Do unruly students need their own school?

by Robert Ballantyne27 May 2015

The plan, being developed by Western Australia’s Department of Education, would provide a solution for the state’s public schools that are struggling to cope with difficult students

Opening from next year for a one-year pilot program, the former Midland primary school would house the new "learning academy” and support up to 20 "seriously disengaged" high school students.

Western Australian Education Minister, Peter Collier, said he may open two more academies in Perth in the next three to five years if the trial was successful.

"In some instances they are violent or they are seriously disruptive," Collier told The West Australian.
"They may have had significant trauma in their lives."

Collier said problem students would be enrolled at the school full-time, instead of being withdrawn to attend a behaviour centre for a few days or weeks before being sent back to their regular school.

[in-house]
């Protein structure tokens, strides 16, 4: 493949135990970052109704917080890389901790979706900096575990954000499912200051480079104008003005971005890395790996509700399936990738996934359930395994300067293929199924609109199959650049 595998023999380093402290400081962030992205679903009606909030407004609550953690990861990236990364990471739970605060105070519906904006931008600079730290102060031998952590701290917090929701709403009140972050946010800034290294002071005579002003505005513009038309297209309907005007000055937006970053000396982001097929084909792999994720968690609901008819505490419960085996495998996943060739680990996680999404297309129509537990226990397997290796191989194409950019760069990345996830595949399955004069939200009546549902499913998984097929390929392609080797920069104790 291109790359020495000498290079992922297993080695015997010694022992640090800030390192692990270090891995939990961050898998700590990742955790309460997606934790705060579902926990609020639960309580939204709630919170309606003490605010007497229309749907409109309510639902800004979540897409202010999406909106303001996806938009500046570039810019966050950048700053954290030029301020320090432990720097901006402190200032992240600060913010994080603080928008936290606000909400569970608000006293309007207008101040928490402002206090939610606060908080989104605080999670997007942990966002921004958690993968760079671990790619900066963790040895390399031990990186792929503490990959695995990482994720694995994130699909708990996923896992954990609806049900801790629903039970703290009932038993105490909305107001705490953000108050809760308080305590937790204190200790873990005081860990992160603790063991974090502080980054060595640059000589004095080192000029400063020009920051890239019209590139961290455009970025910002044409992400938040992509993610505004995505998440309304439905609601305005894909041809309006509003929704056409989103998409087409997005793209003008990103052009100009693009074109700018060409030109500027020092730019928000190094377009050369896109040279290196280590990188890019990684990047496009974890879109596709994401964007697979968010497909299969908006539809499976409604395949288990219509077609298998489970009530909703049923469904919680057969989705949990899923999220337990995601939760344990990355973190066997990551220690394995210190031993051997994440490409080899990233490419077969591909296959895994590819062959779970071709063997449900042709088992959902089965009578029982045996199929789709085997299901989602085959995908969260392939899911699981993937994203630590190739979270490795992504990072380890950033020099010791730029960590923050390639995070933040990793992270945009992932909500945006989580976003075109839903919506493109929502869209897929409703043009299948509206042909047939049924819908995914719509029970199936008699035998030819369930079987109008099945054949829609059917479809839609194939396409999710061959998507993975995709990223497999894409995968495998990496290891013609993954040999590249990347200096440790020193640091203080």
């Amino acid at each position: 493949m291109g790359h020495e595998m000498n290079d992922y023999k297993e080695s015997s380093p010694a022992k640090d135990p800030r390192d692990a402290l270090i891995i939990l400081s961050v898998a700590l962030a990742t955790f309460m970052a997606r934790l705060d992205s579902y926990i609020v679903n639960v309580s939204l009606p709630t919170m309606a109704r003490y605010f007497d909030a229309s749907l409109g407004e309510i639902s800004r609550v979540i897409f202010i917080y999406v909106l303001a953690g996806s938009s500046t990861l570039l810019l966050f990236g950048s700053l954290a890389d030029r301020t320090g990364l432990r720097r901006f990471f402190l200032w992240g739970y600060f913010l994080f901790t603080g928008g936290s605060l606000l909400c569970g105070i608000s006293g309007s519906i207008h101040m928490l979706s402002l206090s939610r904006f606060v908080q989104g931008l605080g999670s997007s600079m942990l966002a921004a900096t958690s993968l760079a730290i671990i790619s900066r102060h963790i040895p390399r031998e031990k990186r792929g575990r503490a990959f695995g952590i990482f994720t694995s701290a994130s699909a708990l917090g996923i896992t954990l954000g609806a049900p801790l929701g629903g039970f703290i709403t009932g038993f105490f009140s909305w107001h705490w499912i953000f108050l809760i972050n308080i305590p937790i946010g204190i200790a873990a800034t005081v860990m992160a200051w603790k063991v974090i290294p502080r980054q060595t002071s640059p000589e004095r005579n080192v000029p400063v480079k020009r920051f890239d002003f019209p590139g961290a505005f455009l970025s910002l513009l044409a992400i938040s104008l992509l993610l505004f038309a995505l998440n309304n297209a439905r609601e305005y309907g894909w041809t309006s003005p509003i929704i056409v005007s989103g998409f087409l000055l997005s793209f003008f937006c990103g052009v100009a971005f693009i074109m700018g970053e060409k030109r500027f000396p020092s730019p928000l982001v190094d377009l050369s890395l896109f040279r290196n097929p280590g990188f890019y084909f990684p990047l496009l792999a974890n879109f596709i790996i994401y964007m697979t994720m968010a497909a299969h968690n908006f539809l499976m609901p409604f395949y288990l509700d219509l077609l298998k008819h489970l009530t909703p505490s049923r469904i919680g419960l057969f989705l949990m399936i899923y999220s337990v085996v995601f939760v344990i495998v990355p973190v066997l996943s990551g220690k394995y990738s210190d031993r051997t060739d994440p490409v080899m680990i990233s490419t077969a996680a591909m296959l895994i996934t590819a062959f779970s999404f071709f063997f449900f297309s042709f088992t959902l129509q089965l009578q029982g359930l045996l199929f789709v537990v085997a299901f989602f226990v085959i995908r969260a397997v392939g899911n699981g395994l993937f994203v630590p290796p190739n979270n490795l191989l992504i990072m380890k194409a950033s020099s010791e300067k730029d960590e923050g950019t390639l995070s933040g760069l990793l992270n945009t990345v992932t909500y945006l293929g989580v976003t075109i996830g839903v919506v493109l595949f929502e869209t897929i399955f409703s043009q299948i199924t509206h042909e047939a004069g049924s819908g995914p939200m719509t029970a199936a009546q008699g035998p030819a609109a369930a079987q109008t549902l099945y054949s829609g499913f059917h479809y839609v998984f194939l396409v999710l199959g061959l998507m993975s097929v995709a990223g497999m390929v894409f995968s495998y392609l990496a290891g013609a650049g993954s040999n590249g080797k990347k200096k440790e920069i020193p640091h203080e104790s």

The department will also replace its 12 existing behaviour centres with 13 "engagement centres" to work with extremely challenging K-12 students.

"It's a reflection of the changing dynamics of our education system - this cohort of students is growing and we can ignore it, or we can do something about it," Collier said.

While a core purpose of the school would be to moderate students’ behaviour, it would be less authoritarian than mainstream schools. Students would not have to wear a uniform and would be able to call teachers by their first name.

There would be no formal timetable because each student would have an individual learning program based on their own interests.
 

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